Executive Director of Enrollment Management
University of Northern Colorado
I am sure that you have heard it from your parents, friends, family, etc., how important that decision—choosing a major—is. It’s as if your entire career and life hinges on that one decision! How about that for pressure? It is hard enough going through high school, taking all those college preparatory classes, studying for and taking the ACT/SAT, and applying for college . . . and now this?
Well, first don’t panic! According to many studies, college students change their major on average more than five times. Yes, five times! College major choice is meant as an exploratory process. That is, you have a wonderful opportunity to spend the first two years of college (while you take prescribed core classes) taking a few classes that truly interest you. It is during this time that you will have a chance to “test the waters” and see what really interests you. Take this time to also speak with friends, college advisors, and others that have either already gone through this process or are also experiencing it as this is a great support group for you. In the end, much like all of the students that came before you, the decision on college major will evolve through college and without a doubt you will have a better idea of a major decision before you graduate!
Donald K. Sherman
Attorney, Author, Founder
Somebody Does That?!
It can be challenging to find a major if you don’t know what you want to do after school. Still, that ambivalence is actually quite freeing. If you are truly undecided, I would select a major based on the classes that I like the best and the evaluation metric that caters to my strengths. If you are taking courses you’re interested in, chances are you will work harder and perform better. Likewise, if you aren’t a great test-taker and are better at writing papers, then I would try to find a major that accentuates your skills. College is a place where you should challenge yourself socially and academically, but that doesn’t mean picking a major in your worst subject. Finding your comfort zone—in the sense of a place of engagement, strength, skill, and enjoyment—is the best way to succeed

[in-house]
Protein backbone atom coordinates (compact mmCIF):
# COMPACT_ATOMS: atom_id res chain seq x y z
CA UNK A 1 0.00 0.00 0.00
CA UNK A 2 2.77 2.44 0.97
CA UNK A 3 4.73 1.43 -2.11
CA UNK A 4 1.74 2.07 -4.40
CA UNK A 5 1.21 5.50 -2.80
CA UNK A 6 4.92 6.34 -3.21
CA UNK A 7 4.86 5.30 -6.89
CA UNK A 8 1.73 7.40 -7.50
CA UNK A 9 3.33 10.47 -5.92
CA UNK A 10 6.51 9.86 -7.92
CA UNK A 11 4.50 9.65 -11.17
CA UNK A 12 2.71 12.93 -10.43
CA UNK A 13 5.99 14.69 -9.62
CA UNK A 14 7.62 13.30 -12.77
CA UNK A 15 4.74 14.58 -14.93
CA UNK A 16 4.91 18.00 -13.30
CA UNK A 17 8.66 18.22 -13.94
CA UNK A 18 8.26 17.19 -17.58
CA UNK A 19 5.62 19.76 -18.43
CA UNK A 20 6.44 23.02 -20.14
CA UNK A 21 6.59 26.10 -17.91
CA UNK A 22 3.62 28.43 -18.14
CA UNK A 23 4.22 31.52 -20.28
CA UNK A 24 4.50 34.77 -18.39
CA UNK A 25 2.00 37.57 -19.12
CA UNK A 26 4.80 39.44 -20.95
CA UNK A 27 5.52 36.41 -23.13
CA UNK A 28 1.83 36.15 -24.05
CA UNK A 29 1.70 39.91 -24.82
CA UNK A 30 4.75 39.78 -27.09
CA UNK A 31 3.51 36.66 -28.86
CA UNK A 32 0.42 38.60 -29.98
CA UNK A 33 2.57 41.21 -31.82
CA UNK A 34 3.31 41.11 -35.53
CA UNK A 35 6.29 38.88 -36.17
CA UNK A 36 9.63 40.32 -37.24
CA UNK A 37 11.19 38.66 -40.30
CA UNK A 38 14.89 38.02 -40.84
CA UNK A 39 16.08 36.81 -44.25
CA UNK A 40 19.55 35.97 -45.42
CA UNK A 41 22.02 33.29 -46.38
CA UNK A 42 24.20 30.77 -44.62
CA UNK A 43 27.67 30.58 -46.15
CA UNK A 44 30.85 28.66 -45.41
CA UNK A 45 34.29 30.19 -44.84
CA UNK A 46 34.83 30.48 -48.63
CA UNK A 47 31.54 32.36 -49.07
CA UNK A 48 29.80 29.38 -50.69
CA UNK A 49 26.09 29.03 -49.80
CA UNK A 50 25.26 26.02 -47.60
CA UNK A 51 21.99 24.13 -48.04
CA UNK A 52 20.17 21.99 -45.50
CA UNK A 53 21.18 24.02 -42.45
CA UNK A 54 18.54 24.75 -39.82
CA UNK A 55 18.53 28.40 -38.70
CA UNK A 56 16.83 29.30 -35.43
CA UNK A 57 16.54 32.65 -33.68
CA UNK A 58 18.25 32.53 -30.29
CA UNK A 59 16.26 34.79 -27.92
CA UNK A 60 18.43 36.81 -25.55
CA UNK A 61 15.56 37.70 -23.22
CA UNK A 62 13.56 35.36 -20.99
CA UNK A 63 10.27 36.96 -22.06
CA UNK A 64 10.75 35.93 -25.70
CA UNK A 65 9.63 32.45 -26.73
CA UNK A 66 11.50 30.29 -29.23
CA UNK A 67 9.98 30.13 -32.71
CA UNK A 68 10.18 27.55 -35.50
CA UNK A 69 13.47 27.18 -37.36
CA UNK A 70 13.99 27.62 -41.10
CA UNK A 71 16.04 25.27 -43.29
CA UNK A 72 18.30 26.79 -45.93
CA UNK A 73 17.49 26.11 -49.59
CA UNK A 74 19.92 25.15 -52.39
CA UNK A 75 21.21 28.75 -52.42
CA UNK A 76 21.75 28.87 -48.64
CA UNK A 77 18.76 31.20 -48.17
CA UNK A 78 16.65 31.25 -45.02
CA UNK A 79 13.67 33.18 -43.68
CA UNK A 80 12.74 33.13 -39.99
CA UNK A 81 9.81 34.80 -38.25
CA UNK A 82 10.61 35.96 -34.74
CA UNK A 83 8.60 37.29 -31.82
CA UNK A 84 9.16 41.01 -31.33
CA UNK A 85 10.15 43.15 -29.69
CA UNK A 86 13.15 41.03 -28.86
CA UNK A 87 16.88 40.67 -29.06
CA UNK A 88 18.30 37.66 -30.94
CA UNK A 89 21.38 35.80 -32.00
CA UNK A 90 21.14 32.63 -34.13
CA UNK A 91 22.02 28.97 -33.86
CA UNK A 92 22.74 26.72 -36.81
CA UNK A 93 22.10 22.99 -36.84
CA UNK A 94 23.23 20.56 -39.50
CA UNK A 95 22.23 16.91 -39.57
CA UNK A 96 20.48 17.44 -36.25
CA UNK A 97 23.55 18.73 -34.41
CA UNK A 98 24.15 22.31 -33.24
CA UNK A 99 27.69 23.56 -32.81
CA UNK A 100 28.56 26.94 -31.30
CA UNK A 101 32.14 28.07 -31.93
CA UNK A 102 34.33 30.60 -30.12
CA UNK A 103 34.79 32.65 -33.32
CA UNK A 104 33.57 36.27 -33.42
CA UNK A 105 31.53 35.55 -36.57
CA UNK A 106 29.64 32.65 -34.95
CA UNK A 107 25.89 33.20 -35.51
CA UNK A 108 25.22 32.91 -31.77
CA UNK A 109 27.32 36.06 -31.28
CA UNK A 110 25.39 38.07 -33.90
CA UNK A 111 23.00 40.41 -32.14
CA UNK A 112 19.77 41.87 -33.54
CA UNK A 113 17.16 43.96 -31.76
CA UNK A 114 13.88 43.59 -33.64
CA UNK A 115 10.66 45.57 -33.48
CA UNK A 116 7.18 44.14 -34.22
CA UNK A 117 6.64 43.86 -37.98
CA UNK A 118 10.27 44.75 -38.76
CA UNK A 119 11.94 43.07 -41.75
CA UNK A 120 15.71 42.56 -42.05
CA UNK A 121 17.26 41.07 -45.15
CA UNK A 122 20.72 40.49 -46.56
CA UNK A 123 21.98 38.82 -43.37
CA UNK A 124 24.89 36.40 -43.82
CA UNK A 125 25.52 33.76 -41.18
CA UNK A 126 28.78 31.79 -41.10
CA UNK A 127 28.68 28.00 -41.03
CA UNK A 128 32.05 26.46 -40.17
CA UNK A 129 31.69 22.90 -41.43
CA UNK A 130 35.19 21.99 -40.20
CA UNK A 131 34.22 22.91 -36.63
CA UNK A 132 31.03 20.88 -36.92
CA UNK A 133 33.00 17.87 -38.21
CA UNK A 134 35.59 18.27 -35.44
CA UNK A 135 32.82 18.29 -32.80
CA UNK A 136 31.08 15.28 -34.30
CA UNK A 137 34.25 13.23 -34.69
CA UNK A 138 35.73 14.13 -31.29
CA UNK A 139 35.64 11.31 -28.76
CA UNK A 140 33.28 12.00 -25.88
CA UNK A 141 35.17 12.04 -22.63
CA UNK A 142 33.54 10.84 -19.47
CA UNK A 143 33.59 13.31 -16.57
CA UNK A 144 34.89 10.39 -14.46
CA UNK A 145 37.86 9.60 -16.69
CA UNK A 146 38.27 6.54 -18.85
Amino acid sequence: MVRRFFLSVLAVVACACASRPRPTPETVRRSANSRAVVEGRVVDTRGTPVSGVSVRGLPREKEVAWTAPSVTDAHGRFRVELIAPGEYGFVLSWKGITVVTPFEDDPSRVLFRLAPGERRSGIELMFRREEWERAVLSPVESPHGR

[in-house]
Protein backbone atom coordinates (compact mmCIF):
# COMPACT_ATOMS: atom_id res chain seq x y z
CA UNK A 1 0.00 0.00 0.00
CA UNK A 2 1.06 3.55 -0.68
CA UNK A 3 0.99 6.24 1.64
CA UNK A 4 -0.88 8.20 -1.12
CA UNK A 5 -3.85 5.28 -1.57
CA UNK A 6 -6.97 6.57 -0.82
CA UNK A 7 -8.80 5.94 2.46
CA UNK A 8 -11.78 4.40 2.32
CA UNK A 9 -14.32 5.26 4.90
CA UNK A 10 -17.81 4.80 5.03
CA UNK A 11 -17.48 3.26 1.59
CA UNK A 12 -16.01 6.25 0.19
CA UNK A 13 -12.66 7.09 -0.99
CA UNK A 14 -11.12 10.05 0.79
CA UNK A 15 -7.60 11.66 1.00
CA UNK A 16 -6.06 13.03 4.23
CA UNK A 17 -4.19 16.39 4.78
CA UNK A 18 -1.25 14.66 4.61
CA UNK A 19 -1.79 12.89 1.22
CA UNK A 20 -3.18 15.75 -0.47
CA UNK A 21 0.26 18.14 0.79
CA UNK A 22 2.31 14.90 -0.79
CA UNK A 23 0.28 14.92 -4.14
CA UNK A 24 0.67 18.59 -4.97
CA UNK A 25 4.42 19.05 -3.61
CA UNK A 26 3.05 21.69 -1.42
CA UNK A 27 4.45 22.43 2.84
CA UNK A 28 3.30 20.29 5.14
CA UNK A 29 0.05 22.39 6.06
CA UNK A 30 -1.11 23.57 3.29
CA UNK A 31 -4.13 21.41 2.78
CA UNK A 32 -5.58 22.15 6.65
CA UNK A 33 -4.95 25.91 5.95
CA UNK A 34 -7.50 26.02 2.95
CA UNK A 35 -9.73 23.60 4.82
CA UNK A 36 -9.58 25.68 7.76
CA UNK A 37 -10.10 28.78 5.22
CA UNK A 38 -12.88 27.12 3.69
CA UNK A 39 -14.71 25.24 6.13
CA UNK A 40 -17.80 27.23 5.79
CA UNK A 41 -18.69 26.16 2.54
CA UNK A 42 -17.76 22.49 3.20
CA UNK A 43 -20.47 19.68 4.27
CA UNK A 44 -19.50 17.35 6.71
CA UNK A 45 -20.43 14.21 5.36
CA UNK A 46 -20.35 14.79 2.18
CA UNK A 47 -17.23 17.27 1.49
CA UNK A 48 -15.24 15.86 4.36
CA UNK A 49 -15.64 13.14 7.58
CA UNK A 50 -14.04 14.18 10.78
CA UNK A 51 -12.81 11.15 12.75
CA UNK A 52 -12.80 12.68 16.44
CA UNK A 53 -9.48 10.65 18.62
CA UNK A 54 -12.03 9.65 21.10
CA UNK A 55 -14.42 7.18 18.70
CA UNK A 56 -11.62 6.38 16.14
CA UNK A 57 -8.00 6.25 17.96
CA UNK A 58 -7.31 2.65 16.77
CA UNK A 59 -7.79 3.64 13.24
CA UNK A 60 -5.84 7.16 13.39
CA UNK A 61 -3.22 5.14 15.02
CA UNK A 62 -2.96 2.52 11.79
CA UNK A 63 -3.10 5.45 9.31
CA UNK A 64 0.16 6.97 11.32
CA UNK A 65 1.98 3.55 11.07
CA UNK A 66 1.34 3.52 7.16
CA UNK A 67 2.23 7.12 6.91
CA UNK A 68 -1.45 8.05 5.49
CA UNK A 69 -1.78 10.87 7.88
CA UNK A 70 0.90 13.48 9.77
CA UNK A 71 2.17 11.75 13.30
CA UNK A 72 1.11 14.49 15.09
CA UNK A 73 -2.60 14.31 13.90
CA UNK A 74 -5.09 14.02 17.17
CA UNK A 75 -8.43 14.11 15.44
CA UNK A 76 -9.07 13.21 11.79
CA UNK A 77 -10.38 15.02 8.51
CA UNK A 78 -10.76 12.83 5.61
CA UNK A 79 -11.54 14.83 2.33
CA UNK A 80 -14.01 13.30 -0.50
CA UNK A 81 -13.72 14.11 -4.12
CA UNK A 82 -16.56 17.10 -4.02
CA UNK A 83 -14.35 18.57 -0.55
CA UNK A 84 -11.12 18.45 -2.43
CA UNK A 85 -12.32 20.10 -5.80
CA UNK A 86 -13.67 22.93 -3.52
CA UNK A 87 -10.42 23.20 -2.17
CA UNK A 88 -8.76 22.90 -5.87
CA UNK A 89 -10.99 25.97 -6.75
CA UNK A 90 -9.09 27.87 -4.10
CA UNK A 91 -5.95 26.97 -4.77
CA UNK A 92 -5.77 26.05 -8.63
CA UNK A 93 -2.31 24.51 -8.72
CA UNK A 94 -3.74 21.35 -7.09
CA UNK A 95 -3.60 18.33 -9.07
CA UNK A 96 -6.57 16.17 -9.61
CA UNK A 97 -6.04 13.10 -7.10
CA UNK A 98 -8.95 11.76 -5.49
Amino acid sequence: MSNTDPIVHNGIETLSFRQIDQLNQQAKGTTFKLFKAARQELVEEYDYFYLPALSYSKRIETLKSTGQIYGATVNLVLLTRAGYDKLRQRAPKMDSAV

Amy D. Smith
Office of Admissions
Georgia Southern University
If you're undecided, that's okay! High school seniors feel so much pressure to have a major chosen by the time they get to college, but there is actually no rush. It is better to be undecided for a year and get some classes under your belt than to jump into something that may not be right for you. Explore classes to make sure you choose a degree that you’ll enjoy.
Founder of BecomeAlum
Member of the National Academic Advising Association (NACADA),
High school students should ask the right questions before applying and the campus visit is the perfect place to do so. I recommend asking the following six questions if you’re undecided on a major.
- Does applying undecided impact how my application is reviewed?
- What guidance do students receive toward helping identify a major that would be a good fit?
- How many students typically enter your school as undecided?
- Is there a course students should take the first semester to help in the search for a major?
- What majors are restricted and what are the restrictions?
- Will applying undecided impact my ability to graduate in four years?
The answers you receive can impact your ultimate choice in a major as well as which college to attend.
To start exploring your major options at your colleges of interest, use our College Search tool.